Walking through the streets of Turin's central hub, the guided walk will introduce you to all the best bits of our city.
Departs downtown Turin From Thursday to Monday at 10.30 AM from Porta Nuova metro station exit. (Piazza Carlo Felice, close to the Sambuy garden) Duration: 2.5 – 3 hours
Because this is a free and funny way to visit Turin. The tours are done in ENGLISH and ITALIAN. Free Walking Tourin shows off the best of Turin from Thursday to Monday, rain, hail or shine on a Free Walking Tour. No booking needed, just show up.
This square/piazza is across from the railway station and it's surrounded by many important historical places like: Hotel Roma, where the novelist Cesare Pavese took his own life in 1950 and the famous Cioccolateria Giordano. It was built up in 1861 by the french architecture Jean-Pierre Barillet Deschamps in honor of Carlo Felice di Savoia, king of the "Regno di Sardegna". In the center of the square there is "Giardino Sambuy", a lovely little park.
This is one of the most important streets of Turin, it was redesigned between 1931 and 1937, at the height of the Fascist period: 750 metres of arcades and full of luxury shops. Piazzetta CLN is situated between via Roma and Piazza San Carlo, is mostly famous for the two fountains in it, representing the Po and the Dora, the principle rivers of the city.
One of the most beautiful and famous squares in Turin, named also "Turin's drawing room", closed off at the south by the San Carlo and Santa Cristina churches, its centre dominated by the "Caval'd brons", an equestrian sculpture by Carlo Marochetti of Duke Emanuele Filiberto. Streets full of shops and cafes, along the way we can find the "Egyptian museum".
This charming square express much of the Savoia Risorgimento past. On one side we find the theatre with same name, burned down and rebuilt in 1787 and on the other side, the famous "Del Cambio" restaurant, where Cavour used to have lunch every day. We can also see Palazzo Carignano and inside of it, actually, there's the "Museo Nazionale del Risorgimento Italiano".
This enchanting square is considered the heart of the city, conceived in 1584 by Ascanio Vitozzi for celebrate the arrival of the Savoia royal capital from Chambèry. From 1200 to 1800 it was the scenario for the rise of the Savoia family, public ostensions of the Holy Shroud, fairs, markets and carnivals. From here, we can see the other two importants storic buildings: Palazzo Reale and Palazzo Madama.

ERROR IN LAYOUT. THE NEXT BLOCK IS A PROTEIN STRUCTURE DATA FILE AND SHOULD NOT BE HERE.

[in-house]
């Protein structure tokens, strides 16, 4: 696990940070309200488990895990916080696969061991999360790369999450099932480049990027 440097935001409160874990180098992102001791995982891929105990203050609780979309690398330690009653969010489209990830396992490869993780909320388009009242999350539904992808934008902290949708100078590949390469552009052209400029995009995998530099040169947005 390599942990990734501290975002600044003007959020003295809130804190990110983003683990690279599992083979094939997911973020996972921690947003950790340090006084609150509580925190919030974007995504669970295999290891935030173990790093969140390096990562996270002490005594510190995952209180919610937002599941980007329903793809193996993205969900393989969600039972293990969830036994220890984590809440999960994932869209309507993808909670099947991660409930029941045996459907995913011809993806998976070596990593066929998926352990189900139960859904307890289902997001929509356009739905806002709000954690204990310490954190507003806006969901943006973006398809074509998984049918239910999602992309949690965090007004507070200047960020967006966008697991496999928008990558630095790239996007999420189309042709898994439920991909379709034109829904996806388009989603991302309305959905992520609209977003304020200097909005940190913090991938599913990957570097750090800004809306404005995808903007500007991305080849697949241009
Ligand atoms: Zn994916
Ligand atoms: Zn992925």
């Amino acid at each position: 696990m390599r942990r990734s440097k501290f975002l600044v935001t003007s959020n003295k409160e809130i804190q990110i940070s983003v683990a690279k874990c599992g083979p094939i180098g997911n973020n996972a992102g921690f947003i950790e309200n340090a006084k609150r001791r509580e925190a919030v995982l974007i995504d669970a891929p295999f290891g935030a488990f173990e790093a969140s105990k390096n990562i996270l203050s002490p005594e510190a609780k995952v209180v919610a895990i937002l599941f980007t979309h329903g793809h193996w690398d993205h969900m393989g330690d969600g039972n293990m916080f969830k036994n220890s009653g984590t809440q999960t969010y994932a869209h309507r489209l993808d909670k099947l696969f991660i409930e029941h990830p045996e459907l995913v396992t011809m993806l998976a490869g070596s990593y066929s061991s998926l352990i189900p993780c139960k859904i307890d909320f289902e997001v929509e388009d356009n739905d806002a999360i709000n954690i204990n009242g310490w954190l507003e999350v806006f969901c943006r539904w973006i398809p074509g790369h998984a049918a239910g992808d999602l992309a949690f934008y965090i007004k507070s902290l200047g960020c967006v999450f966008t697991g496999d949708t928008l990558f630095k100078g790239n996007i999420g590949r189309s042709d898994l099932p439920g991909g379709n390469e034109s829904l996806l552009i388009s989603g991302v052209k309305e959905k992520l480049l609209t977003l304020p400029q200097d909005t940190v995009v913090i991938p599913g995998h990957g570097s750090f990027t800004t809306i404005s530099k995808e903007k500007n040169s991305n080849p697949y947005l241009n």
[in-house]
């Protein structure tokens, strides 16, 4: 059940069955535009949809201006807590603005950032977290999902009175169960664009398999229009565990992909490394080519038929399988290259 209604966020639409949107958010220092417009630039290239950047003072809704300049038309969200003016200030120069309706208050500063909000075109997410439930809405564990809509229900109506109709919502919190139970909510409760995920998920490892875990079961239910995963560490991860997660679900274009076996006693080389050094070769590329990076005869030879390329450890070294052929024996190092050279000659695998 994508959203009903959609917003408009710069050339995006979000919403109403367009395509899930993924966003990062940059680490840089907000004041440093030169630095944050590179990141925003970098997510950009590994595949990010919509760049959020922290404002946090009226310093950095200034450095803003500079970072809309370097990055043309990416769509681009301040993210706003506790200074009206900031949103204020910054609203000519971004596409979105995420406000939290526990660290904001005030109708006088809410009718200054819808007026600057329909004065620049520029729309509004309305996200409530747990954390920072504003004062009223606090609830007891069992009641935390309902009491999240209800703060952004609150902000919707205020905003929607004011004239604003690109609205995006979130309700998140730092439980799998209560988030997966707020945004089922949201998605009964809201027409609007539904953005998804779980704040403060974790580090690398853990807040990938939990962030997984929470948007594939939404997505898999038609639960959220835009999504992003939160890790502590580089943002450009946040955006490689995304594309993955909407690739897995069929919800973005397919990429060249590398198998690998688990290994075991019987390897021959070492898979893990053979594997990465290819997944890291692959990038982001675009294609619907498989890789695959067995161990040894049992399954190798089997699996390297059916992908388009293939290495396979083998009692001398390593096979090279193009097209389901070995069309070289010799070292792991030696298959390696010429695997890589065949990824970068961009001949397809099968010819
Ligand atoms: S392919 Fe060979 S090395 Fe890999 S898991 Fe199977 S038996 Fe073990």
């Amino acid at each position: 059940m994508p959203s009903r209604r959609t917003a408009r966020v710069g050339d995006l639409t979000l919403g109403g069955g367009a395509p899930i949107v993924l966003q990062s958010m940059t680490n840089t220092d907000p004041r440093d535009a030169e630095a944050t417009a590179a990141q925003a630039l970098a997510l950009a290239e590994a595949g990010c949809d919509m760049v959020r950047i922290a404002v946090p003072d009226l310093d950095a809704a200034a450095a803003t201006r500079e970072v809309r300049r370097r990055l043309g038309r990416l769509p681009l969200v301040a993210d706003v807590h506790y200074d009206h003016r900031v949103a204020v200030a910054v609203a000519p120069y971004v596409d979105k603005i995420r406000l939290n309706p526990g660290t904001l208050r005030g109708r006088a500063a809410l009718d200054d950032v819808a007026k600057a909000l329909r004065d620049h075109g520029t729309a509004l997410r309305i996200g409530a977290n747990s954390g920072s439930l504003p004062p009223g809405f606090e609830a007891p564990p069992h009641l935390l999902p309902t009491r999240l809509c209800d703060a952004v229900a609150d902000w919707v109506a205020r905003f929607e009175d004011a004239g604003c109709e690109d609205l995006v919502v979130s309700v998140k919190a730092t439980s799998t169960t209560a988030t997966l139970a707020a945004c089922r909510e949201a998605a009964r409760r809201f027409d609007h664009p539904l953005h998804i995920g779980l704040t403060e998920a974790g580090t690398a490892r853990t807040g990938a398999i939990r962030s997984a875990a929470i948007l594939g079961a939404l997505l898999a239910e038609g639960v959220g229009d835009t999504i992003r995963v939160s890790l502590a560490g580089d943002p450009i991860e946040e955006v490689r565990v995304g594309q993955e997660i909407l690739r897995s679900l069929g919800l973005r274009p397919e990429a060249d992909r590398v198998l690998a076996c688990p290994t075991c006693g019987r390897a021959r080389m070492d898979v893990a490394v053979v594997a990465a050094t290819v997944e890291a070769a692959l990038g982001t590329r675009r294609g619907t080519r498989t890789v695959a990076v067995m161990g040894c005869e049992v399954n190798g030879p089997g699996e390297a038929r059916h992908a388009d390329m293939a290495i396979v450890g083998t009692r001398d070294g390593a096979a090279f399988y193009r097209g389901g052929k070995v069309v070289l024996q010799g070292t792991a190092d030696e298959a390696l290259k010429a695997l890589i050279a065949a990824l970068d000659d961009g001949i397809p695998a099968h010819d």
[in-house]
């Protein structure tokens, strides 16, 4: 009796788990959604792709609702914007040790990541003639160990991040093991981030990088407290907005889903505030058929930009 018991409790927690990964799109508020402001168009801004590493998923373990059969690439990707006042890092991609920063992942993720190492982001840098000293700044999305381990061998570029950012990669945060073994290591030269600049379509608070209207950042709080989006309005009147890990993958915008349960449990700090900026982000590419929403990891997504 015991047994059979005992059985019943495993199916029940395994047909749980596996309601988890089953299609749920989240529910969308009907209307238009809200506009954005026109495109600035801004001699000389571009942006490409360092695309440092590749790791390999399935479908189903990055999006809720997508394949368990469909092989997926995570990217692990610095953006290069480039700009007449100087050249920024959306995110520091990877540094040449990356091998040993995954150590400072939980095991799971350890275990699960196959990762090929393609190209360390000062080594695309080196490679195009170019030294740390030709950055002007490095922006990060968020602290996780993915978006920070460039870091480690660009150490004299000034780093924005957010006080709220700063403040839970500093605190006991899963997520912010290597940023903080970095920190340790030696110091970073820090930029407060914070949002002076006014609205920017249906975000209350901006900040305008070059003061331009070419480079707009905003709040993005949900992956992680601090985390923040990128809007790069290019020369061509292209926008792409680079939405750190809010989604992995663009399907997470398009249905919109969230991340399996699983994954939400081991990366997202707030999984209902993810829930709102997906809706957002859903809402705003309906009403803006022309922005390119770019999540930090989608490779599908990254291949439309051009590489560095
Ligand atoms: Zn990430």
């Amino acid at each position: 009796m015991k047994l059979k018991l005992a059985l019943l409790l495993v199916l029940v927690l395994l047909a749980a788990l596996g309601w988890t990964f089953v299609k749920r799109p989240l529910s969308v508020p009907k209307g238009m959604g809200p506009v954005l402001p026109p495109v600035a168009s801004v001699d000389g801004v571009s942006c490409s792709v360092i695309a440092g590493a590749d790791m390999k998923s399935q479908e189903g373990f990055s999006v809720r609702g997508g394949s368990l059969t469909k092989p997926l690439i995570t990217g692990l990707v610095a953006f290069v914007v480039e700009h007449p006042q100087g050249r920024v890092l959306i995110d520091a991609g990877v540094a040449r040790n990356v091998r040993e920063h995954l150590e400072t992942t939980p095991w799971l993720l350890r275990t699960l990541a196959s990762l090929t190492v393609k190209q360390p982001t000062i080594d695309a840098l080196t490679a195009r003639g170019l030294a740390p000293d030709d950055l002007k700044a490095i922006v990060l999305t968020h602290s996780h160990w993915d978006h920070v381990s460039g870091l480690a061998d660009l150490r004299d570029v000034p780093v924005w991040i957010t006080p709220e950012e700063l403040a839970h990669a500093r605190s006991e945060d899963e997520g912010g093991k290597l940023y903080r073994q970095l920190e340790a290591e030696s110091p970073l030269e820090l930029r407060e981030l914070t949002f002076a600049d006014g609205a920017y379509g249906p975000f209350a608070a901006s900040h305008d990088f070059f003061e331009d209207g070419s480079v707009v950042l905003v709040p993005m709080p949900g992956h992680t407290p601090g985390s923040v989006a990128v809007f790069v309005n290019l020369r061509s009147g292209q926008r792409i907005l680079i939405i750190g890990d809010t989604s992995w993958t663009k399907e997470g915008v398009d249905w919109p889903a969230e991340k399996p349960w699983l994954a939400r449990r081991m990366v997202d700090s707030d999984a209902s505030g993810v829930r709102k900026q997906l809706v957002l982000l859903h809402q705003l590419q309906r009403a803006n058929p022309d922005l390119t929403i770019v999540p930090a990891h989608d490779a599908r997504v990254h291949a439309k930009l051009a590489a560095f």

The cathedral of San Giovanni Battista, where the Holy Shroud will be exposed to the public. Is situated next to Palazzo Reale and flanking the 17th century of Palazzo Chiablese, home of Carlo Felice and Dukes of Genova.
From the Duomo parvis, towards Corso Regina Margherita, there are traces of walls: Roman Augusta Taurinorum's theatre cavea and orchestra, now being excavated and refurbished. Via Po is connecting Piazza Castello to the river, is 710 metres long, and 18 metres wide, a street designed by Amedeo di Castellamonte in 1673.
The passion and history of the seventh art, which flourished in Turin the early 1900s, survive the embrace of the city icone, housed under the Mole's unmistakable spire, built by Alessandro Antonelli. Now it's home of Museo Nazionale del Cinema: 3.200 square metres of audiovisual experience. There are five levels, dedicated to a various genre and the glories of cinema. The museum will be extended into neighbouring Palazzo della Radio Rai: Italy's national broadcasting company Rai.
At the end of Via Po, the beautiful Piazza Vittorio Veneto is surrounded by castles on three sides and the River Po on the forth side. The square is one of the largest European 'terra battuta' squares.
Borgo Po, the district located over the Vittorio Emanuele I bridge is Turin's most significant neo-classical area. The square takes its name from the Gran Madre di Dio church. The church was designed by Ferdinando Bonsignore, who modelled this stern temple (1827-31) on the Pantheon in Rome and raised its circular bulk on a podium so as to make it visible from Piazza Castello. A wide staircase (made famous internationally when three Mini Coopers bumped down it in the cult movie The Italian Job) leads to the six-column pronaos.